Ahmad Yaseen

SQL Server Partitioned Views

November 18, 2016 by

SQL Server table partitioning is a great feature that can be used to split large tables into multiple smaller tables, transparently. It allows you to store your data in many filegroups and keep the database files in different disk drives, with the ability to move the data in and out the partitioned tables easily. A common example for tables partitioning is archiving old data to slow disk drives and use the fast ones to store the frequently accessed data. Table partitioning improves query performance by excluding the partitions that are not needed in the result set. But table partitioning is available only in the Enterprise SQL Server Edition, which is not easy to upgrade to for most of small and medium companies due to its expensive license cost.

Fortunately, SQL Server allows you to design your own partitioning solution without the need to upgrade your current SQL Server instance to Enterprise Edition. This new option is called Partitioned Views. Although this new solution is not as flexible as table partitioning, Partitioned Views will give you a good result if you design it properly. It is up to you to manually design the tables that will work as partitions and combine it together using the UNION ALL operator in the Partitioned View that will work like table partitioning.

SQL Server Partitioned Views enable you to logically split a huge amount of data that exist in large tables into smaller pieces of data ranges, based on specific column values, and store this data ranges in the participating tables. To achieve this, a CHECK constraint should be defined on the partitioning column to divide the data into data ranges. Then, a partitioned view that combines SELECTs from all participating tables as one result set using UNION ALL operator, will be created. The CHECK constraint is used to specify which table contains the requested data when selecting data from the view, which is similar to defining the portioning function in the table partitioning feature. The check constraint is used also to improve query performance, If the CHECK constraint is not defined in the participating tables, the SQL Server Query Optimizer will search in all participating tables within the view to return the result.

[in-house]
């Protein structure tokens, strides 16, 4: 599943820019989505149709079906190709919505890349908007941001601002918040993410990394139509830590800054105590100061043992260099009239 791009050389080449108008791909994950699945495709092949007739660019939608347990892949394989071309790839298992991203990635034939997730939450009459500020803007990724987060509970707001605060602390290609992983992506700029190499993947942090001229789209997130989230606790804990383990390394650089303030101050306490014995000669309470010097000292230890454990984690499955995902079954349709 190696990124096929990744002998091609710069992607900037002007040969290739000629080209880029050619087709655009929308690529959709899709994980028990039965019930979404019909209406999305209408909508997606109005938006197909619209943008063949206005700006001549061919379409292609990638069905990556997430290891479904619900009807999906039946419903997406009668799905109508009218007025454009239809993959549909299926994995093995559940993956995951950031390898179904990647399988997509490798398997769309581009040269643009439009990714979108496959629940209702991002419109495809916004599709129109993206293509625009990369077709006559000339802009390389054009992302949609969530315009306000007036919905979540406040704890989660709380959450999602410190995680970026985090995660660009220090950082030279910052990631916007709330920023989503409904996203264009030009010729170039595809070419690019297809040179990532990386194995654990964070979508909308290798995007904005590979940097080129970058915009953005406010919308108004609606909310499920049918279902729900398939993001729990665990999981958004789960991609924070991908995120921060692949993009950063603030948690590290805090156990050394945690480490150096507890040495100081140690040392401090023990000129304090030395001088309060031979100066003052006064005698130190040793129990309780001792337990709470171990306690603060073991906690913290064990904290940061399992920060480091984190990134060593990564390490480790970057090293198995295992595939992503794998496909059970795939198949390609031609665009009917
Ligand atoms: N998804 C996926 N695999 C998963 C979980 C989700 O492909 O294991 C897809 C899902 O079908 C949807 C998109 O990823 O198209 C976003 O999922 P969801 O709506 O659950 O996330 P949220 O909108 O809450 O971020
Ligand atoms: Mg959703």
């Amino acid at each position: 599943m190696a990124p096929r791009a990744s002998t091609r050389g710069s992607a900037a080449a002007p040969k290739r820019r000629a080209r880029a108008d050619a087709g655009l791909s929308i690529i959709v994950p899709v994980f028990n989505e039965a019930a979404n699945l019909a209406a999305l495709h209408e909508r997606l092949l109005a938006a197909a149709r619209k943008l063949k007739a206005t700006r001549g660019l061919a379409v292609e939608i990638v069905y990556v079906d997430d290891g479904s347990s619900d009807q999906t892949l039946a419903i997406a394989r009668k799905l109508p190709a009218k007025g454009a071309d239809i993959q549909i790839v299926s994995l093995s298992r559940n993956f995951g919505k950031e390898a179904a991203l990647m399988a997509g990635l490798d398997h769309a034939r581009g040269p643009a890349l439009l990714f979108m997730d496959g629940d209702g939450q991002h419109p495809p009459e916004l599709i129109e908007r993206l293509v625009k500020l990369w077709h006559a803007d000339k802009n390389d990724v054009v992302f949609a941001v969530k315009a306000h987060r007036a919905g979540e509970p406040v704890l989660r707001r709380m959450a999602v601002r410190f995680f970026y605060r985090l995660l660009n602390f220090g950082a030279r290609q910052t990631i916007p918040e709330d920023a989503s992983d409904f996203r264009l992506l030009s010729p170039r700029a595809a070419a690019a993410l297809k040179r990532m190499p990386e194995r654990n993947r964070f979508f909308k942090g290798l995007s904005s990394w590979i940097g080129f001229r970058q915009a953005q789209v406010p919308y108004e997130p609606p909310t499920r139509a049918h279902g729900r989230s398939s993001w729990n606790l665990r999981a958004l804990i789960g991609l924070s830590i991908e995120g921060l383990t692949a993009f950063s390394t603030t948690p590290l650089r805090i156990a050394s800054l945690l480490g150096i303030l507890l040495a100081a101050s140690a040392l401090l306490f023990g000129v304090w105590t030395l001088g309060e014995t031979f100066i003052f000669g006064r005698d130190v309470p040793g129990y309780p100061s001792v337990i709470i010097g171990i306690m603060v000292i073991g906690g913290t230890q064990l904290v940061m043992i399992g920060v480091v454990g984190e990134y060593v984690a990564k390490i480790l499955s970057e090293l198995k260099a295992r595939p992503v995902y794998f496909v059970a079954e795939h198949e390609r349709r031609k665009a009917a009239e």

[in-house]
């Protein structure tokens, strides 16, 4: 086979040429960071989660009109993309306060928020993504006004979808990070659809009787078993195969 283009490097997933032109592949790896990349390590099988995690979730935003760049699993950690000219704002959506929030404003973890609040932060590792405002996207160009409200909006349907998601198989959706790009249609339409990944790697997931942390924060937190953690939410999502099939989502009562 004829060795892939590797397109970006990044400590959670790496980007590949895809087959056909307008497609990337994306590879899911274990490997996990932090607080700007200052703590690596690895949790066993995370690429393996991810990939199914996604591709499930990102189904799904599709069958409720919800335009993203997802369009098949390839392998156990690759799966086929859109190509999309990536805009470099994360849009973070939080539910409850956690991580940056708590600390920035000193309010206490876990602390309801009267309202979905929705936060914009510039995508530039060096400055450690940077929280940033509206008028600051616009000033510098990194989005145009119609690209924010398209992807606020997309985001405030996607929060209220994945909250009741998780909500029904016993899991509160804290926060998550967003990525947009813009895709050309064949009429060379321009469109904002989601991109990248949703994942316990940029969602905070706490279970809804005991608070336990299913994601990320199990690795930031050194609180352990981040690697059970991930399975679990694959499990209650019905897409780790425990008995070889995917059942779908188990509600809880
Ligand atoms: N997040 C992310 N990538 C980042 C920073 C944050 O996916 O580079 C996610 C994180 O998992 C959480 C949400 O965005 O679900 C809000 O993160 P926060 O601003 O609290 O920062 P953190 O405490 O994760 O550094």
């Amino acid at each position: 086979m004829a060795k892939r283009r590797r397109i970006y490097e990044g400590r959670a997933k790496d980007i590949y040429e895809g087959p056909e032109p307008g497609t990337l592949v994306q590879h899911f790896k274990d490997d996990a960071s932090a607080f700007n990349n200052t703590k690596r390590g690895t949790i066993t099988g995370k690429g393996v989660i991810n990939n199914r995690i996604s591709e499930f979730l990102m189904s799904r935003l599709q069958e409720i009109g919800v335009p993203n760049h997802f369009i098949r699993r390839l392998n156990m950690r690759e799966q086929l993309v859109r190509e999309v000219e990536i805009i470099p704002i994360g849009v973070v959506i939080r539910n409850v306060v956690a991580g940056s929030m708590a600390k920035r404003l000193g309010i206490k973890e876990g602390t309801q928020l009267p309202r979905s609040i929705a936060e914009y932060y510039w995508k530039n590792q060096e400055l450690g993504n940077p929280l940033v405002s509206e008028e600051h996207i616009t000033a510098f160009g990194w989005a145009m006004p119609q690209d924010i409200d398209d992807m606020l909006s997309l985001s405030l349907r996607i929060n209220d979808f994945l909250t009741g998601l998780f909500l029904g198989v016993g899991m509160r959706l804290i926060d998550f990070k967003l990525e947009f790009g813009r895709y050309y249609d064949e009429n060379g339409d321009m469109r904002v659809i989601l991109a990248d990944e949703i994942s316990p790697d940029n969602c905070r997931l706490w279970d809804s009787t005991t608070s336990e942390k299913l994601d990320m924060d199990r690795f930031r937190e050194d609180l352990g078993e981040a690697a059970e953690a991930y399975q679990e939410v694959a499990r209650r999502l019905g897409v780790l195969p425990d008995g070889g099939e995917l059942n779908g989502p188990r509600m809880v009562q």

Partitioned Views don’t require defining a partitioning schema or function, have no specific syntax to swap the data in and out the tables and no need to figure out the RIGHT and LEFT data boundaries. In the same way as table partitioning, you can create each table in the Partitioned View in a separate filegroup on a different disk drive, where you can locate the old archived data in a slow drive and locate the most active data in a fast drive such as the solid state disks. But in an opposite approach to table partitioning, each table that participates in the Partitioned View is an individual story that you can ALTER or CREATE INDEX on individually and the tables can have different columns. Adding a new table to the Partitioned view can be done easily by modifying the view definition to include that new table.

Partitioned Views allow you to perform data changes on the partitioned view itself which will handle any changes in participating tables. To be able to update from the view, the view should combine the SELECTs from the participating tables using the UNION ALL operator, where each SELECT references to one of these local or linked tables and the partitioning column should be a part of the primary key on each participating table. If all the Partitioned View participating tables are located on the same SQL Server, the view is referred to as a Local Partitioned View. A Distributed Partitioned View contains participating tables from multiple SQL Server instances, which can be used to distribute the data processing load across multiple servers. Another advantage for the SQL Server Partitioned Views is that the underlying tables can participate in more than one Partitioned View, which could be helpful in some implementations.